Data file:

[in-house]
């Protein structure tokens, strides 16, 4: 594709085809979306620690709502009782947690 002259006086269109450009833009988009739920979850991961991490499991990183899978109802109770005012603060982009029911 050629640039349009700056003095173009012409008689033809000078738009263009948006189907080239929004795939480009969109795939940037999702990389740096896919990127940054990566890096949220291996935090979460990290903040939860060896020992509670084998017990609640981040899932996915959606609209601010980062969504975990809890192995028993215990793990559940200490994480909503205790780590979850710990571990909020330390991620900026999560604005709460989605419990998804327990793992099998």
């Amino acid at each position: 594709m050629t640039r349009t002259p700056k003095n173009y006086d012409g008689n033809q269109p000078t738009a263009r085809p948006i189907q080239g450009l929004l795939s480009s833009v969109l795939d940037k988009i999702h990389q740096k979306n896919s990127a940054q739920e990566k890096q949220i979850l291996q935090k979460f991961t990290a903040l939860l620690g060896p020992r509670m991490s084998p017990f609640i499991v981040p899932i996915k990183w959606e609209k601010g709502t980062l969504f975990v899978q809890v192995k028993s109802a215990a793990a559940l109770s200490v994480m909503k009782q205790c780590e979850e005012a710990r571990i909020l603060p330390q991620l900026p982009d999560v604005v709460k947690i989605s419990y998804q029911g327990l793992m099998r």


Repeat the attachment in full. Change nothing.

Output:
[in-house]
């Protein structure tokens, strides 16, 4: 594709085809979306620690709502009782947690 002259006086269109450009833009988009739920979850991961991490499991990183899978109802109770005012603060982009029911 050629640039349009700056003095173009012409008689033809000078738009263009948006189907080239929004795939480009969109795939940037999702990389740096896919990127940054990566890096949220291996935090979460990290903040939860060896020992509670084998017990609640981040899932996915959606609209601010980062969504975990809890192995028993215990793990559940200490994480909503205790780590979850710990571990909020330390991620900026999560604005709460989605419990998804327990793992099998």
């Amino acid at each position: 594709m050629t640039r349009t002259p700056k003095n173009y006086d012409g008689n033809q269109p000078t738009a263009r085809p948006i189907q080239g450009l929004l795939s480009s833009v969109l795939d940037k988009i999702h990389q740096k979306n896919s990127a940054q739920e990566k890096q949220i979850l291996q935090k979460f991961t990290a903040l939860l620690g060896p020992r509670m991490s084998p017990f609640i499991v981040p899932i996915k990183w959606e609209k601010g709502t980062l969504f975990v899978q809890v192995k028993s109802a215990a793990a559940l109770s200490v994480m909503k009782q205790c780590e979850e005012a710990r571990i909020l603060p330390q991620l900026p982009d999560v604005v709460k947690i989605s419990y998804q029911g327990l793992m099998r």